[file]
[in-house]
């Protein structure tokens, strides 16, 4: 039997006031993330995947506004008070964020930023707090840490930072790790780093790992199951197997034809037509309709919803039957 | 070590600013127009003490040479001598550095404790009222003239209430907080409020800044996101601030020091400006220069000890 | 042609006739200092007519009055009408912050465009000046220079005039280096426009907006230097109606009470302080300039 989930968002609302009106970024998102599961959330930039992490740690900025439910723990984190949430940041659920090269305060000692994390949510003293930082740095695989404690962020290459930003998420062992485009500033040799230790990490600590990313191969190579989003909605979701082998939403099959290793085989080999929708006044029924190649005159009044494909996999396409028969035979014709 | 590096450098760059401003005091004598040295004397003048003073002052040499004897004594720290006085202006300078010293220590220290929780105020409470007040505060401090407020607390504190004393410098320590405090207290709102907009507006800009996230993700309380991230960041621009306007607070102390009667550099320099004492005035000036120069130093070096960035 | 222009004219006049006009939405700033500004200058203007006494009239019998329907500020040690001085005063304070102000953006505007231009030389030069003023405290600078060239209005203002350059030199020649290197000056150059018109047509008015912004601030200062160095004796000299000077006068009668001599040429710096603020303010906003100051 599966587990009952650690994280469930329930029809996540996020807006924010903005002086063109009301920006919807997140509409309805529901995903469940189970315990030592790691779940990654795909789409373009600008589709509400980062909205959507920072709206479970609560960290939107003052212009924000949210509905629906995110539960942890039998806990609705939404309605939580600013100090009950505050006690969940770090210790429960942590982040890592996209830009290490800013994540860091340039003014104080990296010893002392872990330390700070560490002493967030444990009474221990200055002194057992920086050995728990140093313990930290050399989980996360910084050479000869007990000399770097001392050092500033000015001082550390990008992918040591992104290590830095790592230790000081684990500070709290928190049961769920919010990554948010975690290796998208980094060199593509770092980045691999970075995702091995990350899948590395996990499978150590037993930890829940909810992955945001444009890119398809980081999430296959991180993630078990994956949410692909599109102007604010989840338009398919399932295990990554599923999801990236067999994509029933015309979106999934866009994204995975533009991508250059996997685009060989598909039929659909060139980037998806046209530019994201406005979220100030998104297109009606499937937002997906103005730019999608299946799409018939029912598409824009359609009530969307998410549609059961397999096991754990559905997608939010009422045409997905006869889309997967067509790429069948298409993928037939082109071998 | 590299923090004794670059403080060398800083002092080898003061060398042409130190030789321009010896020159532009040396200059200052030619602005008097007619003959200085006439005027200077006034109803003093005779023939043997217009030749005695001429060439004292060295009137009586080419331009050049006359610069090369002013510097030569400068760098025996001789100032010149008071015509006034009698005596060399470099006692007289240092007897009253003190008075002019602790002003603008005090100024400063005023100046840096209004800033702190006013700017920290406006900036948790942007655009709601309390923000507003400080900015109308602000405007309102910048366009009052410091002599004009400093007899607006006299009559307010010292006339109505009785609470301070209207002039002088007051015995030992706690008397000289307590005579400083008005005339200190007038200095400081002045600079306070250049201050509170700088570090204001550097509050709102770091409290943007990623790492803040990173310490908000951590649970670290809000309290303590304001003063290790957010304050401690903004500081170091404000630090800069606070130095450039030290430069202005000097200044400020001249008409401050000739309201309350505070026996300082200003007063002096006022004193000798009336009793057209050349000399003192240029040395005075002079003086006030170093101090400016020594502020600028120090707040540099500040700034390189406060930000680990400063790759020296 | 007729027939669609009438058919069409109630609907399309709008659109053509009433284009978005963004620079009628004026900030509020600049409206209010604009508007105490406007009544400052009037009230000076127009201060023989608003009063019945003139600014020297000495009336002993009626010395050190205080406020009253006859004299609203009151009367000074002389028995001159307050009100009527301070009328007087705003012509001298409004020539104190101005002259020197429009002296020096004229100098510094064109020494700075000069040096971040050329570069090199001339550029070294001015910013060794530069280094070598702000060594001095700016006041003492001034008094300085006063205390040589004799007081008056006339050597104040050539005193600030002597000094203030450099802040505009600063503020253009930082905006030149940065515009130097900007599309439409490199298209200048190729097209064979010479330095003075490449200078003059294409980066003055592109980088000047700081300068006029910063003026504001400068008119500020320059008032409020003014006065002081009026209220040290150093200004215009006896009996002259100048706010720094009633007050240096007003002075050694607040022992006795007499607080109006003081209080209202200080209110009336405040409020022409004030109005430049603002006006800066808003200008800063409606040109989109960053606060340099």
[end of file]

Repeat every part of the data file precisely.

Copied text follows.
[in-house]
């Protein structure tokens, strides 16, 4: 039997006031993330995947506004008070964020930023707090840490930072790790780093790992199951197997034809037509309709919803039957 | 070590600013127009003490040479001598550095404790009222003239209430907080409020800044996101601030020091400006220069000890 | 042609006739200092007519009055009408912050465009000046220079005039280096426009907006230097109606009470302080300039 989930968002609302009106970024998102599961959330930039992490740690900025439910723990984190949430940041659920090269305060000692994390949510003293930082740095695989404690962020290459930003998420062992485009500033040799230790990490600590990313191969190579989003909605979701082998939403099959290793085989080999929708006044029924190649005159009044494909996999396409028969035979014709 | 590096450098760059401003005091004598040295004397003048003073002052040499004897004594720290006085202006300078010293220590220290929780105020409470007040505060401090407020607390504190004393410098320590405090207290709102907009507006800009996230993700309380991230960041621009306007607070102390009667550099320099004492005035000036120069130093070096960035 | 222009004219006049006009939405700033500004200058203007006494009239019998329907500020040690001085005063304070102000953006505007231009030389030069003023405290600078060239209005203002350059030199020649290197000056150059018109047509008015912004601030200062160095004796000299000077006068009668001599040429710096603020303010906003100051 599966587990009952650690994280469930329930029809996540996020807006924010903005002086063109009301920006919807997140509409309805529901995903469940189970315990030592790691779940990654795909789409373009600008589709509400980062909205959507920072709206479970609560960290939107003052212009924000949210509905629906995110539960942890039998806990609705939404309605939580600013100090009950505050006690969940770090210790429960942590982040890592996209830009290490800013994540860091340039003014104080990296010893002392872990330390700070560490002493967030444990009474221990200055002194057992920086050995728990140093313990930290050399989980996360910084050479000869007990000399770097001392050092500033000015001082550390990008992918040591992104290590830095790592230790000081684990500070709290928190049961769920919010990554948010975690290796998208980094060199593509770092980045691999970075995702091995990350899948590395996990499978150590037993930890829940909810992955945001444009890119398809980081999430296959991180993630078990994956949410692909599109102007604010989840338009398919399932295990990554599923999801990236067999994509029933015309979106999934866009994204995975533009991508250059996997685009060989598909039929659909060139980037998806046209530019994201406005979220100030998104297109009606499937937002997906103005730019999608299946799409018939029912598409824009359609009530969307998410549609059961397999096991754990559905997608939010009422045409997905006869889309997967067509790429069948298409993928037939082109071998 | 590299923090004794670059403080060398800083002092080898003061060398042409130190030789321009010896020159532009040396200059200052030619602005008097007619003959200085006439005027200077006034109803003093005779023939043997217009030749005695001429060439004292060295009137009586080419331009050049006359610069090369002013510097030569400068760098025996001789100032010149008071015509006034009698005596060399470099006692007289240092007897009253003190008075002019602790002003603008005090100024400063005023100046840096209004800033702190006013700017920290406006900036948790942007655009709601309390923000507003400080900015109308602000405007309102910048366009009052410091002599004009400093007899607006006299009559307010010292006339109505009785609470301070209207002039002088007051015995030992706690008397000289307590005579400083008005005339200190007038200095400081002045600079306070250049201050509170700088570090204001550097509050709102770091409290943007990623790492803040990173310490908000951590649970670290809000309290303590304001003063290790957010304050401690903004500081170091404000630090800069606070130095450039030290430069202005000097200044400020001249008409401050000739309201309350505070026996300082200003007063002096006022004193000798009336009793057209050349000399003192240029040395005075002079003086006030170093101090400016020594502020600028120090707040540099500040700034390189406060930000680990400063790759020296 | 007729027939669609009438058919069409109630609907399309709008659109053509009433284009978005963004620079009628004026900030509020600049409206209010604009508007105490406007009544400052009037009230000076127009201060023989608003009063019945003139600014020297000495009336002993009626010395050190205080406020009253006859004299609203009151009367000074002389028995001159307050009100009527301070009328007087705003012509001298409004020539104190101005002259020197429009002296020096004229100098510094064109020494700075000069040096971040050329570069090199001339550029070294001015910013060794530069280094070598702000060594001095700016006041003492001034008094300085006063205390040589004799007081008056006339050597104040050539005193600030002597000094203030450099802040505009600063503020253009930082905006030149940065515009130097900007599309439409490199298209200048190729097209064979010479330095003075490449200078003059294409980066003055592109980088000047700081300068006029910063003026504001400068008119500020320059008032409020003014006065002081009026209220040290150093200004215009006896009996002259100048706010720094009633007050240096007003002075050694607040022992006795007499607080109006003081209080209202200080209110009336405040409020022409004030109005430049603002006006800066808003200008800063409606040109989109960053606060340099």